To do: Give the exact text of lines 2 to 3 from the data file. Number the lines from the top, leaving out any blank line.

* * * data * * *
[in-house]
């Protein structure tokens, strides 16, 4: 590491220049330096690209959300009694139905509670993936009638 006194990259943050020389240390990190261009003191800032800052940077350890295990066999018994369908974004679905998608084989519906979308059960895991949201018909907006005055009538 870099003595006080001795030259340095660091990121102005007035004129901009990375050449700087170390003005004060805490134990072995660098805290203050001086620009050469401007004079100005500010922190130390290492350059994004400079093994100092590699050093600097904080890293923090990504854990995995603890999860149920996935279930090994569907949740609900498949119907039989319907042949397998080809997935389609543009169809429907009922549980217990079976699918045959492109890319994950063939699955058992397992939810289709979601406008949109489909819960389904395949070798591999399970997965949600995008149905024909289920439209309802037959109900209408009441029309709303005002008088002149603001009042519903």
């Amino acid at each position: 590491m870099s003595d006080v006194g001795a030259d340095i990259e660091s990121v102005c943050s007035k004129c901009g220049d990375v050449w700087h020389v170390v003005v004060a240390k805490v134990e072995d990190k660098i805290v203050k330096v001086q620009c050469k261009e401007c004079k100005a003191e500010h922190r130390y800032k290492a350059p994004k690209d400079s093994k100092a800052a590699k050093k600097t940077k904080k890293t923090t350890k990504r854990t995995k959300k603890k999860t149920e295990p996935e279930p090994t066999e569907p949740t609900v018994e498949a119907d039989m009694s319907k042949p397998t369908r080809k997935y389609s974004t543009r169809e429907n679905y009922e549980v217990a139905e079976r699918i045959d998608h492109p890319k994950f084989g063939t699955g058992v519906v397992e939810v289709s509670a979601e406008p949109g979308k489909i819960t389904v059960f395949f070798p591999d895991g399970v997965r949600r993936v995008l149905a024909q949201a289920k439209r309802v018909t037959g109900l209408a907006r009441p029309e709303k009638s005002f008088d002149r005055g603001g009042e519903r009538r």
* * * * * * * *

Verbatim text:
């Protein structure tokens, strides 16, 4: 590491220049330096690209959300009694139905509670993936009638 006194990259943050020389240390990190261009003191800032800052940077350890295990066999018994369908974004679905998608084989519906979308059960895991949201018909907006005055009538 870099003595006080001795030259340095660091990121102005007035004129901009990375050449700087170390003005004060805490134990072995660098805290203050001086620009050469401007004079100005500010922190130390290492350059994004400079093994100092590699050093600097904080890293923090990504854990995995603890999860149920996935279930090994569907949740609900498949119907039989319907042949397998080809997935389609543009169809429907009922549980217990079976699918045959492109890319994950063939699955058992397992939810289709979601406008949109489909819960389904395949070798591999399970997965949600995008149905024909289920439209309802037959109900209408009441029309709303005002008088002149603001009042519903």
């Amino acid at each position: 590491m870099s003595d006080v006194g001795a030259d340095i990259e660091s990121v102005c943050s007035k004129c901009g220049d990375v050449w700087h020389v170390v003005v004060a240390k805490v134990e072995d990190k660098i805290v203050k330096v001086q620009c050469k261009e401007c004079k100005a003191e500010h922190r130390y800032k290492a350059p994004k690209d400079s093994k100092a800052a590699k050093k600097t940077k904080k890293t923090t350890k990504r854990t995995k959300k603890k999860t149920e295990p996935e279930p090994t066999e569907p949740t609900v018994e498949a119907d039989m009694s319907k042949p397998t369908r080809k997935y389609s974004t543009r169809e429907n679905y009922e549980v217990a139905e079976r699918i045959d998608h492109p890319k994950f084989g063939t699955g058992v519906v397992e939810v289709s509670a979601e406008p949109g979308k489909i819960t389904v059960f395949f070798p591999d895991g399970v997965r949600r993936v995008l149905a024909q949201a289920k439209r309802v018909t037959g109900l209408a907006r009441p029309e709303k009638s005002f008088d002149r005055g603001g009042e519903r009538r």